The Least and Most Affordable American Cities to Own a Home
At the top of the list, and at the very west of the country, San Jose is the least affordable city to own a home for the average American.
One would have to earn at least $374,000 a year to afford a $1.6 million dollar home in the city.
To put those numbers into perspective, the median American annual income is $75,000, about one-fifth what’s required to buy a home in San Jose.
Here’s a look at the annual earnings needed to afford a home in all 50 largest cities in the U.S., ranked from least to most affordable.
|Rank||Metro Area||State||Median Home Price||Annual Salary|
|7||New York City||New York||$577,300||$160,233|
|15||Salt Lake City||Utah||$522,700||$122,717|
Other Californian cities, San Francisco (ranked 2nd), San Diego (3rd), and Los Angeles (4th) all require an annual income of at least $180,000 to attempt home ownership within their metropolitan boundaries.
Boston (ranked 6th) and New York (ranked 7th) represent unaffordability on the East Coast, both requiring at least $160,000 a year to buy homes there.
It’s not just the coasts that are expensive however. To buy a home in Denver (ranked 8th) and Salt Lake City (15th) means earning more than $120,000 a year.
However, cities in the Midwest and South, like Pittsburgh, Detroit, Oklahoma City, and Louisville, are far more affordable, requiring less than $63,000 a year to buy a home.
Interest Rates Rock Home Ownership Chances
Aside from the obvious price differences in housing markets, a key factor that has elevated income requirements across the board is the rapid rise in interest rates in the last year. In fact the average 30-year mortgage has pushed past 7%, the highest it’s been since the 2000s.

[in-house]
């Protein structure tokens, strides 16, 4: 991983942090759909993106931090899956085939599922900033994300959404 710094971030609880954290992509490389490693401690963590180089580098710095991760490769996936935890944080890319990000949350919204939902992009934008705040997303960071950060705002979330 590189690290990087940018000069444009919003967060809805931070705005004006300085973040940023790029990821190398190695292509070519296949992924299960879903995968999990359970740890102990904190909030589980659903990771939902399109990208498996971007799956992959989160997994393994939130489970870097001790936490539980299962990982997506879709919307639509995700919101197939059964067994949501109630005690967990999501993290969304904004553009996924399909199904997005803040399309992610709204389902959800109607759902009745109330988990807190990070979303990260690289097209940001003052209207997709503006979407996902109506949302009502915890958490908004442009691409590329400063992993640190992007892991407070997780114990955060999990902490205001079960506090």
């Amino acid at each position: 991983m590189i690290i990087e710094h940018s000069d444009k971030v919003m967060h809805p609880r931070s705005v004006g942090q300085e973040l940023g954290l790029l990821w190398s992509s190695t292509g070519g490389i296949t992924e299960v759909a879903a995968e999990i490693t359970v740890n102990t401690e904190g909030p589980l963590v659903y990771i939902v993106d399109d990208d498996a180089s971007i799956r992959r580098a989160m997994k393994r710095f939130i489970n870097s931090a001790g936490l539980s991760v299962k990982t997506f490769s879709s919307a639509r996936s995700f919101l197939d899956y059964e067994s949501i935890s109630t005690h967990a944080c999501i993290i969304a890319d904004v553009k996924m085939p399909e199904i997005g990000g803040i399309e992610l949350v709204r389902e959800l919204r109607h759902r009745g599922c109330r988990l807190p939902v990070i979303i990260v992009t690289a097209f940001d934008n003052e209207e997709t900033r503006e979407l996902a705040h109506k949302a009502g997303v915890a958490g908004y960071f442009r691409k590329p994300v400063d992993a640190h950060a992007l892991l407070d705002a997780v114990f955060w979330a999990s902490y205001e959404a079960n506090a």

This means that while the median price of a house in San Jose has actually come down between 2022 and 2023, the minimum monthly payment has increased from $7,717 to $8,720 this year.
|Rank||Metro Area||State||Median Home Price||Monthly Payment|
|7||New York City||New York||$577,300||$3,739|
|15||Salt Lake City||Utah||$522,700||$2,863|
So to afford a median-priced home in the country, an American needs to earn closer to $100,000 a year, up from $75,500 in 2022. And even then, they would be priced out of owning a home in nearly half of the 50 largest cities in the country.
As a result Americans may yet further delay home ownership. Renting is now a far more attractive option, thanks to the biggest difference between rent and mortgages in over 50 years.
Healthcare1 week ago
Charted: Average Years Left to Live by Age
Revenue2 weeks ago
Ranked: The Biggest Retailers in the U.S. by Revenue
Globalization2 weeks ago
The Top 50 Largest Importers in the World
Maps2 weeks ago
Mapped: Which Countries Recognize Israel or Palestine, or Both?
Education2 weeks ago
Ranked: America’s Best Universities
Countries1 week ago
Ranked: Share of Global Arms Imports in 2022
Countries1 week ago
Ranked: Share of Global Arms Exports in 2022
Globalization1 week ago
Charted: The Industries Where Asian Companies are the Strongest